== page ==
WS: What genre do you write in? Why?
DD: Science fiction, Fantasy, some horror
WS: What is your favorite book or writing craft book? Why?
DD: I have different ones for different moods, but I turn back to Clive Barker's 'Galiliee' in times of personal crisis or just when I want to read something that teaches me about writing in general. I find it an oddly comforting book, that saw me through both my divorce and the death of my father, offering understanding without judgment, while remaining a tour-de-force in interlineated timelines and interwoven points of view.
WS: What fears do you have about your writing?
DD: Honestly, it comes as a surprise any time someone tells me that they've read something of mine. I'm afraid everything that I do goes into a black hole, unread and unseen.
WS: If you could have dinner with any famous author (dead or alive) who would it be?
DD: Without a doubt, I would have dinner with the late Terry Pratchett. He seems like he would have been a great conversationalist, and I love reading his wry wit in Discworld. Of course, I'd be terribly intimidated by him, but I'd like to think he'd set me at ease.
WS: What are your tips for submitting writing?
DD: Do it relentlessly. If a place asks for no more than five poems at a time, send five. If you only have one, write that one some friends and send them together. When something comes back rejected, send it back out again. Don't hesitate--just submit.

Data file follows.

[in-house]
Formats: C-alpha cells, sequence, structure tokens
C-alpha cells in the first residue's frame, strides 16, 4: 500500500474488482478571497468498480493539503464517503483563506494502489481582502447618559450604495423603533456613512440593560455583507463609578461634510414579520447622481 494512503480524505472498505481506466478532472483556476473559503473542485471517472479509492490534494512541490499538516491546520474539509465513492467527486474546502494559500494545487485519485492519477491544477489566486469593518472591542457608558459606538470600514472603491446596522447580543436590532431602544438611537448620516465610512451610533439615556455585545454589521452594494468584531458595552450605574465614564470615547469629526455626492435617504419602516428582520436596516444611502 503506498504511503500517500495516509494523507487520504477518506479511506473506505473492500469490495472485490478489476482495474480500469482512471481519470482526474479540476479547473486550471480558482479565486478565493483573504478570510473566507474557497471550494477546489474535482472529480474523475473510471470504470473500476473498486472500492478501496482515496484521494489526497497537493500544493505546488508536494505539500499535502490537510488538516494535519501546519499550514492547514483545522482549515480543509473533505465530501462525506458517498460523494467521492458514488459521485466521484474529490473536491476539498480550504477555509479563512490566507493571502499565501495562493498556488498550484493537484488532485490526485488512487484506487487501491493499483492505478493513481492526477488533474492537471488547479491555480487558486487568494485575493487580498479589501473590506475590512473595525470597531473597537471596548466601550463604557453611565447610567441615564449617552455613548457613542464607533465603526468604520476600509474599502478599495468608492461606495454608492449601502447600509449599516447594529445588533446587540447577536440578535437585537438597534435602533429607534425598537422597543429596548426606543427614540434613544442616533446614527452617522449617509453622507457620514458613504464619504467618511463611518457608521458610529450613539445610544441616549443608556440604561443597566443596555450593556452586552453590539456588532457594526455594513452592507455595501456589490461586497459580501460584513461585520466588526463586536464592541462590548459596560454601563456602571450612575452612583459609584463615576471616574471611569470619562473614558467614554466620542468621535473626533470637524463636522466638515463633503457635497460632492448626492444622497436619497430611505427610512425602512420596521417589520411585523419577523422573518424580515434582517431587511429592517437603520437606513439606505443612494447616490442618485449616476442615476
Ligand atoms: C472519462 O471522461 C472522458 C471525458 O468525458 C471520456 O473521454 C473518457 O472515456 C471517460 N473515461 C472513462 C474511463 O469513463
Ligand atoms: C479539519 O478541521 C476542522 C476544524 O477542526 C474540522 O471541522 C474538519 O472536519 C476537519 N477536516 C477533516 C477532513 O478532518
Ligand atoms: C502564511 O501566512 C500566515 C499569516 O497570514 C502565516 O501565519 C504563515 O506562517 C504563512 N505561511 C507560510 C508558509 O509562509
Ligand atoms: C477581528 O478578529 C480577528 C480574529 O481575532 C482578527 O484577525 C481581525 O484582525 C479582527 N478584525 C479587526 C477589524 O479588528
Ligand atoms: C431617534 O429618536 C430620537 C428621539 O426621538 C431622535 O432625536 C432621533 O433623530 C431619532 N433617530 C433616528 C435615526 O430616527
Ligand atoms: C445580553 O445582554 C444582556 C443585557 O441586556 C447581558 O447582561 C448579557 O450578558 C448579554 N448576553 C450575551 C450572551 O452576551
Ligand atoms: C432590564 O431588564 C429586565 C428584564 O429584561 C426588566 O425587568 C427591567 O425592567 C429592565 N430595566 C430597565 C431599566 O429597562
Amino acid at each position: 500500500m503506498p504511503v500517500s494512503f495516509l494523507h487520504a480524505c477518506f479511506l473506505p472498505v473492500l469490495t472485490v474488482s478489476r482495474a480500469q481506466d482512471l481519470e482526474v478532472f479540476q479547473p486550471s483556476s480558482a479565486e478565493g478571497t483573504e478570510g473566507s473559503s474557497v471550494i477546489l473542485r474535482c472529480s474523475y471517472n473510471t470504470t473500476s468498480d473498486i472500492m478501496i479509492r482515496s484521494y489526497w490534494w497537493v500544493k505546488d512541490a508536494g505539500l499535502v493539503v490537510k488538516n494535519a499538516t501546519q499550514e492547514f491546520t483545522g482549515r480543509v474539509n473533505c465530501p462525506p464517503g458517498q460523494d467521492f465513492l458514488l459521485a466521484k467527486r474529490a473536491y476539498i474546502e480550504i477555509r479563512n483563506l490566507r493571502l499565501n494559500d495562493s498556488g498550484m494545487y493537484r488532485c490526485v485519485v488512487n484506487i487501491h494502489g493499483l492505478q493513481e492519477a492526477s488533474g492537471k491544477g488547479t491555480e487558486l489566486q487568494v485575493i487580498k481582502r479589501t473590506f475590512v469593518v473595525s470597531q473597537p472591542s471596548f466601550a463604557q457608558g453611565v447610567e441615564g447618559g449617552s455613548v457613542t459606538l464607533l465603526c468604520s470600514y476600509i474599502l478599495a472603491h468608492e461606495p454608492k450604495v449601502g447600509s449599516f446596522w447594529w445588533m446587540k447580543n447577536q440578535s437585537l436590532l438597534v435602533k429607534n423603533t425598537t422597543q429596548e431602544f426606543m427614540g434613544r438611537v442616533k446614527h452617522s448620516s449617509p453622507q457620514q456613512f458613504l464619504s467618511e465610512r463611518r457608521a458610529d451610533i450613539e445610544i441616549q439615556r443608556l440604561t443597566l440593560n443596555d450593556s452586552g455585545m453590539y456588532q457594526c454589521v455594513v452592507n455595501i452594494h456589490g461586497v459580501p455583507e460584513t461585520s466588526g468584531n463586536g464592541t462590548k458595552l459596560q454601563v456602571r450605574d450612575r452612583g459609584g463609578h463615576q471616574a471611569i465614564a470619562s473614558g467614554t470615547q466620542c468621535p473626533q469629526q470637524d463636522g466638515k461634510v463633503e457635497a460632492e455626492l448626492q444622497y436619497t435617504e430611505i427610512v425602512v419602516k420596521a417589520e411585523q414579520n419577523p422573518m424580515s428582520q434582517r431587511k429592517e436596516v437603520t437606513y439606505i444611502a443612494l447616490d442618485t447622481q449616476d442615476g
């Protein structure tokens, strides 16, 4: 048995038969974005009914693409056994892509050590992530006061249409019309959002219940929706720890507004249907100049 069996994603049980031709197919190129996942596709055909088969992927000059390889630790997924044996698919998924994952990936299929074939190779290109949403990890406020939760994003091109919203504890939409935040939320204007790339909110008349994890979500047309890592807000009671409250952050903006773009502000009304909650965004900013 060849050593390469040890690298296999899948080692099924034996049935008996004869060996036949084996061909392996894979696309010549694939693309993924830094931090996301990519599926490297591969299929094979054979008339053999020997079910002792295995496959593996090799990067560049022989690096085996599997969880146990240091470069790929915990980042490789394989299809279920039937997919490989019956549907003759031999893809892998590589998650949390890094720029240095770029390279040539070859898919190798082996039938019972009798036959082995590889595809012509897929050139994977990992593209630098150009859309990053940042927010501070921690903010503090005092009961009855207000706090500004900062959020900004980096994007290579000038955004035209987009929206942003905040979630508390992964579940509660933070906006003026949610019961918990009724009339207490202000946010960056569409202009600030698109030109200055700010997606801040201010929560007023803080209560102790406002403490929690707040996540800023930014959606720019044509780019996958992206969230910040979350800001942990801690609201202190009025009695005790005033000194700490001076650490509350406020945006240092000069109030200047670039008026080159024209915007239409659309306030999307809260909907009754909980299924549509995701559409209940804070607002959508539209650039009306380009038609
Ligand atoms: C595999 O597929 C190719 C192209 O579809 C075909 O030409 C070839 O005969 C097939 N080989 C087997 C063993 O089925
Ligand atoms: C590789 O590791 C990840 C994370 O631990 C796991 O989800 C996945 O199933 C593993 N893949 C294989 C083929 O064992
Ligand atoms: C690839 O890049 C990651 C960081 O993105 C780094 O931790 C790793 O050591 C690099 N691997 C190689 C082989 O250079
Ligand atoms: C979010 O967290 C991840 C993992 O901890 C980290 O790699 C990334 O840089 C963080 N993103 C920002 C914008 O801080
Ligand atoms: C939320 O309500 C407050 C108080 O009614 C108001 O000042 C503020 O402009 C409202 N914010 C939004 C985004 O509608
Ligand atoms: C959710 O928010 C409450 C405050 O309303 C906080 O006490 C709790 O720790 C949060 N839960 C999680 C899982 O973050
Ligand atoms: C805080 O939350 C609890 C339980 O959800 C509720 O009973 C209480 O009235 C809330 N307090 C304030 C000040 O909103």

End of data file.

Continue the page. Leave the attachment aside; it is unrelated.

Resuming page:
WS: What's the best (or worst) writing advice you've ever received?
DD: The best writing advice came from a quote from Frank Herbert, in which he said that he couldn't tell any qualitative difference between pages he wrote while inspired, and pages he wrote when just trying to knock out pages for the day. Sometimes, you just have to gut through it.
WS: What inspires your writing?
DD: Many different things. I'm a sucker for both history and science, and read tons about both. Sometimes a strong random image will inspire a short story or a poem for me, too.
WS: Where are you from and does that place ever enter into your writing?
DD: I was born outside Tacoma, Washington, but I grew up in Reno, Nevada. The desert and the mountains come through in my work periodically. You can take the girl out of the desert, but you can't take the desert out of the girl.
WS: Do you do research for your writing? If so, what are some unexpected resources you've found?
DD: I wind up reading more nonfiction than fiction these days as a result of my compulsive drive to research everything. I can't say I've found unexpected resources--I like to pull my research from the most comprehensive and credible sites that I can.
WS: Drop any links or promos for your recent work, include your social media links.
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